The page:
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Page 328 - ... has resulted a narrative interesting to all, and more particularly interesting to that portion of the community to whom the more refined researches of literature afford pleasure and instruction. The whole work should be read, and no doubt will be read, by all who are anxious for information. It is a lucid arrangement of facts, derived from authentic sources, exhibiting a combination of industry, learning, judgment, and impartiality, not often met with in biographers of crowned heads.
Page 335 - HISTORIC SCENES. By AGNES STRICKLAND. Author of " Lives of the Queens of England," &c. 1 vol., post 8vo, elegantly bound, with Portrait of the Author, 10s. 6d. " This attractive volume is replete with interest. Like Miss Strickland's former works, it will be found, we doubt not, in the hands of youthful branches of a family as well as in those of their parents, to all and each of whom it cannot fail to be alike amusing and instructive.
Page 330 - ... spirit of ordinary curiosity will prompt to a desire to trace the origin and progress of those families whose influence pervades the towns and villages of our land. This work furnishes such a mass of authentic information, in regard to all the principal families in the kingdom, as has never before been attempted to be brought together. It relates to the untitled families of rank, as the " Peerage and Baronetage" does to the titled, and forms, in fact, a peerage of the untitled aristocracy.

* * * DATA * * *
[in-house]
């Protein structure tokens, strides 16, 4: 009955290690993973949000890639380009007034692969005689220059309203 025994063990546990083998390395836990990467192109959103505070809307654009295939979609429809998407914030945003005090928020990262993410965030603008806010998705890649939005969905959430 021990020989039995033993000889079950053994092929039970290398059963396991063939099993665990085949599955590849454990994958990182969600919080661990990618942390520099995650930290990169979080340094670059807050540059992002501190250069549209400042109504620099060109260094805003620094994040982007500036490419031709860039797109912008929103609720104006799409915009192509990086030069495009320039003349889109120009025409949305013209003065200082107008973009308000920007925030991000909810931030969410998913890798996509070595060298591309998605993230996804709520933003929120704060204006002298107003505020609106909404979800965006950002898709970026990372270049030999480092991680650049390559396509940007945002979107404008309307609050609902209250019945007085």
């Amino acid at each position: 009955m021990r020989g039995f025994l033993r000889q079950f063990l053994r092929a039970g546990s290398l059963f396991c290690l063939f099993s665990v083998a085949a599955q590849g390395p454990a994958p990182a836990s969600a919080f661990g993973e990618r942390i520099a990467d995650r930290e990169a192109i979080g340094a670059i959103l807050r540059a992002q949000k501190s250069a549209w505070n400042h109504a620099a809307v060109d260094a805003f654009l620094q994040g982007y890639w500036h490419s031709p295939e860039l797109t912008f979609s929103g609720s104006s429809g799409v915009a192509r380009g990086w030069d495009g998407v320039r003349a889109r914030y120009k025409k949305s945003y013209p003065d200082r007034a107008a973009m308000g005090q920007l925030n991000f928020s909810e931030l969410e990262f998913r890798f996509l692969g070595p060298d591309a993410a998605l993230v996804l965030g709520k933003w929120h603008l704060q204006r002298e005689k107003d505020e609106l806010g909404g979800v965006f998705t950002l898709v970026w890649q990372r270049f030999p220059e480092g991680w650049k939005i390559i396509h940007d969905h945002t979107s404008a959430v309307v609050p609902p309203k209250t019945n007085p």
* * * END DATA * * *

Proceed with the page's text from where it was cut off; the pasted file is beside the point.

Page 329 - In 1 vol. (comprising as much matter as twenty ordinary volumes), 38s. bound. The following is a List of the Principal Contents of this Standard Work:— I. A full and interesting history of each order of the English Nobility, showing its origin, rise, titles, immunities, privileges, &c.
Page 334 - OF CATHOLICISM IN TUSCANY. Cheaper Edition, 2 vols. 8vo, 12s. bound. The leading feature of this important work is its application to the great question now at issue between our Protestant and Catholic fellow-subjects. It contains. a complete expose of the Romish Church Establishment during the eighteenth century, and of the abuses of the Jesuits throughout the greater part of Europe. Many particulars of the most thrilling kind are brought to light.
Page 331 - ... change of fashion, no alteration of taste, no revolution of science, have impaired, or can impair, his celebrity. The youth who looks forward to an inheritance which he is under no temptation to increase, will do well to bear the example of Evelyn in his mind, as containing nothing but what is imitable, and nothing but what is good. All persons, indeed, may find in his character something for imitation, but for an English gentleman he is the perfect model.
Page 328 - We must pronounce Miss Strickland beyond all comparison the most entertaining historian in the English language. She is certainly a woman of powerful and active mind, as well as of scrupulous justice and honesty of purpose." — Morning Post. " Miss Strickland has made a very judicious use of many authentic MS. authorities not previously collected, and the result is a most interesting addition to our biographical library.